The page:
Table 1. Materials Material


Batch number

Base/catalyst (by weight)

Addition silicone Reprosil light Reprosil regular Reprosil heavy President light President regular President heavy President putty Reflect

De Trey AD International De Trey AD International De Trey AD International Coltene Inc Switzerland Coltene Inc Switzerland Coltene Inc Switzerland Coltene Inc Switzerland Kerr Mfg Co, Michigan

TM1, YE1 UA1, UA2 TM3, UM1 19903, 14808 20901 AG 018,05 1004793944

Condensation silicone Verone G light Verone regular Verone putty

Davis Schottlander and Davis, London 949, 950 Davis Schottlander and Davis, London 2294, 2301 Davis Schottlander and Davis, London 19379

Polysulphide Permlastic light Permlastic regular

Kerr Mfg Co, Michigan Kerr Mfg Co, Michigan

0531782118 0326792058

Polyether Impregum

Espe, Germany

BE 16621 CE153 AE 055

0.94:1 0.93:1 0.63:1 0.90:1 0.78:1 0.68:1 1:1 0.82:1 22.85:1 34:1 21:1 1:1 0.8:1 7.33:1

Table 2. Typical calculation to determine )~ and [3 (Reprosil light, 20 min) Time (s)

Load ( S t ) (kg)

0 12 24 36 48 60 72 84

15.48 14.90 14.71 14.60 14.50 14.42 14.37 14.32





In - St

In In - S,

In t


In S~

1.000 1.038 1.052 1.060 1.067 1.070 1.076 1.080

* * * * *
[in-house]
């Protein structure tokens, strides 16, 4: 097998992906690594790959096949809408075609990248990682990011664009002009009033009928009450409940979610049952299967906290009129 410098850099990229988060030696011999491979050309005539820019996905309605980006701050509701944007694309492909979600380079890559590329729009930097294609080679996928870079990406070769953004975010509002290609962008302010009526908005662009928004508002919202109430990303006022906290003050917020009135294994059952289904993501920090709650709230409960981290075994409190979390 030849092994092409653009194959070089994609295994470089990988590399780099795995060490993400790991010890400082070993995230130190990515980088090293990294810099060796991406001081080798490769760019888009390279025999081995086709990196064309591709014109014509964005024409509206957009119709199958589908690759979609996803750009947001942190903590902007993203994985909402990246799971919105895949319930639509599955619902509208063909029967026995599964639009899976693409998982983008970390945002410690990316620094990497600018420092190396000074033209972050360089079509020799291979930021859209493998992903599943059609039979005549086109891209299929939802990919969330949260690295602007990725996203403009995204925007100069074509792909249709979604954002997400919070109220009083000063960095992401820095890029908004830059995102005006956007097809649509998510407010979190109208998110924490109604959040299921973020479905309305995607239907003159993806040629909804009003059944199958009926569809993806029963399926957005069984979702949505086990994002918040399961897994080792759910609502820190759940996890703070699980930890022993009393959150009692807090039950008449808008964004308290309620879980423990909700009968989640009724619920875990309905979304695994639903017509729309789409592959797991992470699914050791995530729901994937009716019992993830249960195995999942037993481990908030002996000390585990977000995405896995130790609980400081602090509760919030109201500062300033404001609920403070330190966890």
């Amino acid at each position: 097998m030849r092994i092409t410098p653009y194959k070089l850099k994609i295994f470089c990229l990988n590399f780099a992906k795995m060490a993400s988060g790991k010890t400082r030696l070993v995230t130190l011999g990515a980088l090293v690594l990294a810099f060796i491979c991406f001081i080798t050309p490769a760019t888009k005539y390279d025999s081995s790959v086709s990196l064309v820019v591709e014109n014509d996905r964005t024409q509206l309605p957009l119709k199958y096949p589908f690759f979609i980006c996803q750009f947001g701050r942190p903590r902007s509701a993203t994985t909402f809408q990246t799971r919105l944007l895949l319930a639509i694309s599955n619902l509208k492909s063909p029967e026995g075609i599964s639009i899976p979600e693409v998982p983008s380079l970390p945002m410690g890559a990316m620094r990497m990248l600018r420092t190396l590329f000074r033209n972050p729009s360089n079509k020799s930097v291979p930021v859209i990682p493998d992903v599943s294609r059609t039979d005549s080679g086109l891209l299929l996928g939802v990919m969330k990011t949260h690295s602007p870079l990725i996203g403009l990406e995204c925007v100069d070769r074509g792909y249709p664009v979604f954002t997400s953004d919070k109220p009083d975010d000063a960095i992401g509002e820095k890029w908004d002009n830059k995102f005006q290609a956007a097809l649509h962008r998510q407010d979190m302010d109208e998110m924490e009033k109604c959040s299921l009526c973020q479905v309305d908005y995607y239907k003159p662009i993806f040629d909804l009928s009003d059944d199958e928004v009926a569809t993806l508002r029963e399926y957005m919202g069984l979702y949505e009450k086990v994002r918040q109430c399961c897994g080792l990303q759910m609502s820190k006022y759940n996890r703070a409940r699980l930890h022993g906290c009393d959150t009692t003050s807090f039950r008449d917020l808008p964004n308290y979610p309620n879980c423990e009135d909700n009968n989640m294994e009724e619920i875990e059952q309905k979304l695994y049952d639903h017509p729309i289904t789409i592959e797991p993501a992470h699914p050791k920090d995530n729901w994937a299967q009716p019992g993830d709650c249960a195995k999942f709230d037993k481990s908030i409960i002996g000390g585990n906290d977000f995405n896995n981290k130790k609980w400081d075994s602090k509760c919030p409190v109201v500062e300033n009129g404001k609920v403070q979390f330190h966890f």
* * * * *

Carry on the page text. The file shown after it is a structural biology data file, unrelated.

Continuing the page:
0 0.0379 0.0510 0.0588 0.0650 0.0700 0.0740 0.0770

-3.270 -2.976 -2.833 -2.727 -2.649 -2.602 -2.558

2.484 3.178 3.583 3.871 4.094 4.276 4.431

0 2.483 3.200 3.712 4.124 4.475 4.784 5.061

2.739 2.701 2.688 2.681 2.674 2.668 2.665 2.662

r = 0.997* 13 = 0.360 i = -4.15

r = ~).9992" k =0.015 i = 2.739

* r = correlation coefficient

S a l e m et al.


Rearranging we have:

F (kg) 16


In ~ -


= k tB





Taking natural logarithms of equation 3, we have:



In In 10






A linear regression analysis of equation 4 was performed, plotting In In So/S/t as a function of In t, to determine )/alues of the slope [5. T h e n e q u a t i o p / 2 was utilised, In S t being plotted as a function of t B, and the values of the slope ~. were obtained.


Results I




















Fig. 1 shows examples of experimentally obtained force-time curves. Table 2 is a typical calculation of the parameters ~. and [5 from the experimental data. Data for the stress relaxation parameters are given in Tables 3 and 4. In all instances, high values of r, the correlation coefficient were found.





Fig. 1. Experimental stress relaxation curves for Reprosil (20 min) and Permlastic (1 h).